The Lady in Gold by Anne Marie O’Connor holds my thoughts a lot lately as I’ve been reading it. In a time where wealth, elitism, and a hostile environment towards modernism in art and Jewish culture become a chaotic romantic period all its own. I continually think about what it must have been like to be part of high society. To live with papers writing about you and to see painters display portraits of yourself commissioned and hung on gallery walls. To live during a time of revolution and oppression all at once.
I often think about the way things were then. About what being a young woman in society looked like. The oppression of the feminine sexuality in the brink of its liberation. A time when social standing could be both a blessing and a curse to the private and social life depending on the pastime you chose as a lady. The more I read about it, the more I find myself wishing to ah e lived it. To be part of the golden revolution of sexuality and modernism. To go to fashionable parties and meet the artists of the time, talk to hem about their artistry, to speak on political climates and to spend time bejeweled in gowns at operas with friends.
Most days I wish I was born in another era.
What I both love and loath about the time is he way men treated women. Male callers would respectfully call on you and show you a good time, but to be seen as anything but virtuous while out with the male caller would mean the complete destruction of your eligibility were things not to work out. If you were less fortunate, you’re marriages would be arranged, with wealthy older men who probably had mistresses and STDs. Still, the glamor of the wealthy lifestyle would have been nice. To own palaces and fine jewelry. To attend social events regularly at salons to exchange new and exciting ideas. To get dressed to the aces and go out dancing as a single debutante. The thrill of being chased after, and the thrill of knowing you had a chance against all chances to sense the changing tide of female liberation.
Of course, the book I’m reading takes placed during both WWI and WWII. With political anxiety at its height threatening the liberation you so desperately were seeking and the research of Freud was so nearly honoring, only to be swept under the rug of war along with racism. What a trying, terrifying, and anxious time it would be to live in, if we are being realistic. Not something to envy.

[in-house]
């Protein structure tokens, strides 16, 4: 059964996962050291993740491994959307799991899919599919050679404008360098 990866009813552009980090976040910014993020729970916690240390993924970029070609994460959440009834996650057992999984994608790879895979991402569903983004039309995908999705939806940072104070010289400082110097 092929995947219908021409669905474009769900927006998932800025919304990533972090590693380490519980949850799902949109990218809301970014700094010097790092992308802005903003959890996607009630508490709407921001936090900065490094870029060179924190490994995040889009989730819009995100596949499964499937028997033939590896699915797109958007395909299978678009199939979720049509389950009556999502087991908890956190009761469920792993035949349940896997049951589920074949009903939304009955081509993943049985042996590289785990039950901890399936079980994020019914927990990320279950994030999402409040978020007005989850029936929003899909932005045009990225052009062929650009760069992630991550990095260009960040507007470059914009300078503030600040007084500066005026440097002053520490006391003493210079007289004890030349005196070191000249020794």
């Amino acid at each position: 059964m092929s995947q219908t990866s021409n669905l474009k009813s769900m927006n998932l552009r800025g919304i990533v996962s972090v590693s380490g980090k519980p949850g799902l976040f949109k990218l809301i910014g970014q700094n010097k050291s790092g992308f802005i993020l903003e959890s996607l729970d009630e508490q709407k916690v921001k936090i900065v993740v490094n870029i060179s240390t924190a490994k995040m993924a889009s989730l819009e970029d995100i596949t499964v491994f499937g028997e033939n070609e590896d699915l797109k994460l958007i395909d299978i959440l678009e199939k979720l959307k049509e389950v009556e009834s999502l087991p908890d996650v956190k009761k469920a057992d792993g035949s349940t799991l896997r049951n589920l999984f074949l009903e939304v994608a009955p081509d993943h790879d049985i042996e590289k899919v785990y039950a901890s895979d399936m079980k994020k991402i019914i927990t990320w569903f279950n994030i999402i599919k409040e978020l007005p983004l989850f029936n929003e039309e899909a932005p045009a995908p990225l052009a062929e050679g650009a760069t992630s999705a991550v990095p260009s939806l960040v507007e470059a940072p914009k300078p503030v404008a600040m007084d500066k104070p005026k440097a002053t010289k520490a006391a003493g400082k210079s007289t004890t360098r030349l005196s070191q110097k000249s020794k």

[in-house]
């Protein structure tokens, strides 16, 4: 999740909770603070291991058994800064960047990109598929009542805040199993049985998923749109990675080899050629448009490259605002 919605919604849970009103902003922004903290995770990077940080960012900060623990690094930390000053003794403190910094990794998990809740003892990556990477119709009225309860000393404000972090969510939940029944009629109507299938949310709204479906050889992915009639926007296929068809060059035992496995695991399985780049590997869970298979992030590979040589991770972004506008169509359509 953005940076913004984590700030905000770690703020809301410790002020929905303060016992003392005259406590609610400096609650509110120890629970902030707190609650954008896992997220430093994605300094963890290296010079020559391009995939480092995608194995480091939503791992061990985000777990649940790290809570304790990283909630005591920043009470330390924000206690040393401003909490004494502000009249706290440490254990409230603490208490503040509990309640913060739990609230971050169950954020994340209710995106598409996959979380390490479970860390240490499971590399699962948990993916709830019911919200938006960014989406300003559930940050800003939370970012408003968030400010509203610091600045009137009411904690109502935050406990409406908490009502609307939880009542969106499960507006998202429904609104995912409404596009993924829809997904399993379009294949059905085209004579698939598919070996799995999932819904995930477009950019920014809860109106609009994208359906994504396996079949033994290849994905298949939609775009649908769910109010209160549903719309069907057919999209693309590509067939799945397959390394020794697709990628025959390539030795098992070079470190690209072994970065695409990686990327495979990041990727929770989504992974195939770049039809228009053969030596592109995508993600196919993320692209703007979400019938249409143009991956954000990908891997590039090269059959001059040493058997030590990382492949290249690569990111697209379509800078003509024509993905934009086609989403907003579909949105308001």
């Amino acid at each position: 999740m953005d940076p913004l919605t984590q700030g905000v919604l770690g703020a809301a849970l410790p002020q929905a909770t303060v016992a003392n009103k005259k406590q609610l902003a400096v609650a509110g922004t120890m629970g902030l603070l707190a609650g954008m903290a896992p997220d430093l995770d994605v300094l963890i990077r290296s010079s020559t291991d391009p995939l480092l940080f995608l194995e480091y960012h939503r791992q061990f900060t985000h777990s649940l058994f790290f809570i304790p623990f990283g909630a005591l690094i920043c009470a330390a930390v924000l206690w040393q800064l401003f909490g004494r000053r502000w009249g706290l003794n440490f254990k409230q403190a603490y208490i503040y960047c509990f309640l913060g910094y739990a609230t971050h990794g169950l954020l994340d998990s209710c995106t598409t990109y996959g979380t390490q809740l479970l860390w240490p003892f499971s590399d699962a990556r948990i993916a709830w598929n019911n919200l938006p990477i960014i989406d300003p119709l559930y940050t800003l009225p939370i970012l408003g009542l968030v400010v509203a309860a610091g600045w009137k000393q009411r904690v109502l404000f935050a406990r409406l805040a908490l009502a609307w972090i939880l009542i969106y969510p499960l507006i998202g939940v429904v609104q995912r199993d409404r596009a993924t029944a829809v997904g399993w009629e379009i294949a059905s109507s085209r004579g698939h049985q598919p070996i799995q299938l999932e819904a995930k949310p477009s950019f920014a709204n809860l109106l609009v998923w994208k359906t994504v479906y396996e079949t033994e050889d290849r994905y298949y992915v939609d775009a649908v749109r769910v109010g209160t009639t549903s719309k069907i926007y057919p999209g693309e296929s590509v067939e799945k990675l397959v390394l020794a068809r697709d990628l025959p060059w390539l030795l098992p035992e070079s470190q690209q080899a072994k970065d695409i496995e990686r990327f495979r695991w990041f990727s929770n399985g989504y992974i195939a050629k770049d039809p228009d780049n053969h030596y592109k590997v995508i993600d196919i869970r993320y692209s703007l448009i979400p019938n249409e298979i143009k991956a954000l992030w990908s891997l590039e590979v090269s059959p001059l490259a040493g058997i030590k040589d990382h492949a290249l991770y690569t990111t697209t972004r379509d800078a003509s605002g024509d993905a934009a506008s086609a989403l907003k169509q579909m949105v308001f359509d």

Still, I romanticize the idea of living high society life in those days at its glamorous height. I envision myself much like the rebellious women of the time. Sensually dressed in the latest forbidden fashions. Frequenting salons to talk on the artistic and political climate (which only means talking about men, which I would be a considerable advocate of being young, single, and allowed my forgivable ignorance). Sipping champagne and tea on hot afternoons in galleries, alone and mysterious…and stubbornly unchaperoned. Loudly fighting for women’s suffrage and rights at the turn of the century.
Yes, I’ve been daydreaming about it a lot. Wondering why such things no longer take place? Though, to be realistic once again, such lifestyles require not just wealth, but elitism, something most Americans, myself included, would cringe at. That is the unfortunate issue with fantasies like this…they have so many negatives about them that at the end of the day you wonder how good could anyone in high society, then or now, really have it? Still, the shallow part of me wishes being able to dress up and go to respectable house parties Gatsby style wouldn’t be too bad if one could avoid the drama and times were fairly peaceful.